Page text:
March 7, 2007 9:56 AM PST
Gates calls for 'infinite' H-1Bs, better schools
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In only his third appearance ever at a congressional hearing, Gates urged politicians here on the U.S. Senate Health, Education, Labor and Pensions Committee to pursue a three-pronged approach to boosting the nation's competitiveness: equipping American students, teachers and workers with necessary math and science skills; elevating research spending; and rewriting immigration laws to allow American companies to hire more foreigners.
The United States has much to be proud of in the technology realm, Gates told the politicians, but "when I reflect on the state of American competitiveness, my feeling of pride is mixed with deep anxiety."
The Microsoft chairman's message was hardly new. Gates and other high-tech leaders have been lamenting the state of the U.S. educational system and work force, particularly in the realm of math and science, for years. They argue that without dramatic policy changes, the United States will lose its competitive edge in the high-tech realm.
On education, Gates called for doubling the number of science, technology and math graduates in the United States by 2015. Doing that, he told the committee, requires more funding and a number of additional steps, including recruitment of 10,000 new science and math teachers in high schools and creation of 25,000 new undergraduate scholarships and 5,000 new graduate fellowships in the area each year.
On research, Gates implored politicians to dedicate more funding to federal research programs and to make the research and development tax credit permanent, an idea supported by President Bush. (Late last year, politicians approved a temporary extension of the much-beloved break.)
Movement is already under way in Congress to pass a law designed to spend more on federal programs in those areas. Earlier this week, a group of Senate leaders, including Majority Leader Harry Reid and Minority Leader Mitch McConnell, introduced a bill, called the America Competes Act, that attempts to promote many of the educational and research goals advanced by Gates and other high-tech leaders.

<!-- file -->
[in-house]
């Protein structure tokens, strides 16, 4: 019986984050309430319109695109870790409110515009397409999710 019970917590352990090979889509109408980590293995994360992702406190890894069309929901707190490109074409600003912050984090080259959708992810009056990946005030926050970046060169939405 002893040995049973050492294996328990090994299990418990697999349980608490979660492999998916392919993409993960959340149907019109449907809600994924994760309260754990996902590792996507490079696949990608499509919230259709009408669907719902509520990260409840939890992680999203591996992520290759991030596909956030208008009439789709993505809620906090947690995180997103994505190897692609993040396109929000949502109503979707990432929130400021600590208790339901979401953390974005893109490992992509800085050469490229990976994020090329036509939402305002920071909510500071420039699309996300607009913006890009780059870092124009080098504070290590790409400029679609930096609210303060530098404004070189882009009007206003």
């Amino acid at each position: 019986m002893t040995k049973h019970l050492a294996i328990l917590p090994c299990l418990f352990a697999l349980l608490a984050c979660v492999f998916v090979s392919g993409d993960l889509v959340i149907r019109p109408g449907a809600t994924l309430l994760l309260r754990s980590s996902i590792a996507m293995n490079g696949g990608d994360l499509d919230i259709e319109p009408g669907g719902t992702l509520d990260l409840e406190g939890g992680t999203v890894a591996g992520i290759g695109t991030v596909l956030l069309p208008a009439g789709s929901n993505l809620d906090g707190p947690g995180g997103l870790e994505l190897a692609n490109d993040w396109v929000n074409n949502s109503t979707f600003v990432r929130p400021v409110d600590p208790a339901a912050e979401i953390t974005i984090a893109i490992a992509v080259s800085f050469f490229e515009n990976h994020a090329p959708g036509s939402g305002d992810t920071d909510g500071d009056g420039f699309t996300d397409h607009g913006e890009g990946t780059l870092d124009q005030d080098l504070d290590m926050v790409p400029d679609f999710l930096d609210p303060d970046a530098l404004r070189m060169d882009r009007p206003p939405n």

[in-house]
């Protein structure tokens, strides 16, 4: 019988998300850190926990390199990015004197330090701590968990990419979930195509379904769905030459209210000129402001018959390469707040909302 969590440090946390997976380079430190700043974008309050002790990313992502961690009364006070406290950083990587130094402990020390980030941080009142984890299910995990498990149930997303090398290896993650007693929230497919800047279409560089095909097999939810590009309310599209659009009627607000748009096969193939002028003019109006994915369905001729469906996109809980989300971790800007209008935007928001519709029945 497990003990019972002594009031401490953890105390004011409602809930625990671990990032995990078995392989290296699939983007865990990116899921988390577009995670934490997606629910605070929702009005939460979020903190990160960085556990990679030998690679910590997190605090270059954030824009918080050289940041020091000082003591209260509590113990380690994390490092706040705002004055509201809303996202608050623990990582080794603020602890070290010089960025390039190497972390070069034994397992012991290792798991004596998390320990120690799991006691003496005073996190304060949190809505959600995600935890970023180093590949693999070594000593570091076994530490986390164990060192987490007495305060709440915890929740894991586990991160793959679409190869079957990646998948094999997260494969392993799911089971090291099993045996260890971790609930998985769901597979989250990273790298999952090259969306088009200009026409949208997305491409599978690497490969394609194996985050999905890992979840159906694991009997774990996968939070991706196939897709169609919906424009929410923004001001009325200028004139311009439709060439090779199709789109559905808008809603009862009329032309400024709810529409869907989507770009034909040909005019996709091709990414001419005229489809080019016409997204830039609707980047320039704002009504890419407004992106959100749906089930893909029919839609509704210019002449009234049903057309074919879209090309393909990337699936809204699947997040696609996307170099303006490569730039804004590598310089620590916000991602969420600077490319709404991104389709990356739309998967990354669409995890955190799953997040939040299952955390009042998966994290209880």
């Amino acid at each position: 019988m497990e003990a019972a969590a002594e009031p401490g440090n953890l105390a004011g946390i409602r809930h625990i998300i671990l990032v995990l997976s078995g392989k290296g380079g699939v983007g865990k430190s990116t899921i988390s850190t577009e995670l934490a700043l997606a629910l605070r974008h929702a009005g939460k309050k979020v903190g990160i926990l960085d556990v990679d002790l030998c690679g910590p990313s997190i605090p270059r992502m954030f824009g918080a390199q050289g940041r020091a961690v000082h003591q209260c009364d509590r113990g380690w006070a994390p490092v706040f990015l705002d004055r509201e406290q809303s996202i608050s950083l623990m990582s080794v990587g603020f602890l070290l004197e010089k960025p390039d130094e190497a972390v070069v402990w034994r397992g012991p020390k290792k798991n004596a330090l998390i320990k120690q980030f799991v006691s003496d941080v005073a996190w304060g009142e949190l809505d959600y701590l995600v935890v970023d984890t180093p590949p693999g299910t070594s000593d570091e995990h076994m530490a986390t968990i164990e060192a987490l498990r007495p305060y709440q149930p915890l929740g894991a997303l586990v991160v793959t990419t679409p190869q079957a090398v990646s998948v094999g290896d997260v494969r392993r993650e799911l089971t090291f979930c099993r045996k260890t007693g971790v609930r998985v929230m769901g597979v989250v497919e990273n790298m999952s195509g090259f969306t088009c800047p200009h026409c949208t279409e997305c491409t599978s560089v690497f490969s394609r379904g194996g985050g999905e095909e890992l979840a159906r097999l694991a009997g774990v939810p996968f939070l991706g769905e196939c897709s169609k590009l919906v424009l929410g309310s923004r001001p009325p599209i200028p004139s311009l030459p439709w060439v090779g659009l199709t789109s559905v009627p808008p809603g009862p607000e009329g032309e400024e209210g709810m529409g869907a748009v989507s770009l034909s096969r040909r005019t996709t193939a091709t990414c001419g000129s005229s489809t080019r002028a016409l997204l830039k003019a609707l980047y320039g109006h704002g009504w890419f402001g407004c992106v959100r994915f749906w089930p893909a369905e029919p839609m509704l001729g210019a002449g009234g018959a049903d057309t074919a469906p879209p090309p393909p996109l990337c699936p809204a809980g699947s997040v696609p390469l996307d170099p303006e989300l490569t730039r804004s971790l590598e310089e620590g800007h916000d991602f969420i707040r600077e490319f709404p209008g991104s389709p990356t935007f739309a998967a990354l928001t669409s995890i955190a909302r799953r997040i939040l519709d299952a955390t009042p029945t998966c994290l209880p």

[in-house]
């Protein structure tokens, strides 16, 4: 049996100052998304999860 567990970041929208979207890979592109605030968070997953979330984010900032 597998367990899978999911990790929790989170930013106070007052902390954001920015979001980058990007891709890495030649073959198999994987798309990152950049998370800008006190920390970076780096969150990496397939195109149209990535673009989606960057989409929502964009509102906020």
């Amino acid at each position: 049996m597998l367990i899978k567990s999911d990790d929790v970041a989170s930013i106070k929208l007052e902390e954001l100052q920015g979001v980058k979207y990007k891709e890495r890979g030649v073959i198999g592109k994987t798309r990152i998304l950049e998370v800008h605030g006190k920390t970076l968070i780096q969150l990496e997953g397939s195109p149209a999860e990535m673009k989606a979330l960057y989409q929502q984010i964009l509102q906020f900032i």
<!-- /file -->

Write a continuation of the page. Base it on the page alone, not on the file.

Politicians indicated they're also willing to take cues from Gates as they craft new laws in the immigration area. In his testimony, Gates said there's only one way to solve what he deemed a "crisis"-level shortage of qualified scientific talent: "Open our doors to highly talented scientists and engineers who want to live, work and pay taxes here."
Gates repeated a now-familiar plea by high-tech companies for an overhaul of the H-1B visa system. Established in 1990, that program currently awards 65,000 visas to foreigners with at least a bachelor's degree in their area of specialty and allows them to remain employed in the United States for up to six years.
Gates said there's a "terrible shortfall" in the number of visas available to high-tech companies and cautioned that the nation will "find it infinitely more difficult to maintain its technological leadership if it shuts out the very people who are most able to help us compete."
"America has always done its best when we brought the best minds to our shores," Gates said, citing German-born Albert Einstein as an example.
Several proposals were on the table last year to boost the number of visas, but none of them was ultimately approved. Congress has already approved a cushion of up to 20,000 additional visas for foreigners who receive master's degrees or higher from American schools.
When asked by Sen. Judd Gregg (R-N.H.) how many visas Congress should approve, Gates repeated a suggestion he made years ago: that there should be an "infinite" number. "Even though it might not be realistic," he said, "I don't think there should be any limit."
Gregg said he "agreed 100 percent" that there shouldn't be a limit on the number of highly skilled people in the country, but he suggested Congress might not be able to do more than double the quota.
Support for bumping up the number of visas is hardly universal. Advocacy groups representing American computer programmers and scientists, such as the Programmers Guild, have fiercely resisted the idea. They argue that companies like Microsoft have not been making a good-faith effort to recruit qualified Americans and that the current structure of the H-1B program allows American companies to hire foreign workers at lower pay rates than American counterparts.
Committee politicians embraced virtually all of the suggestions made by their high-profile guest.
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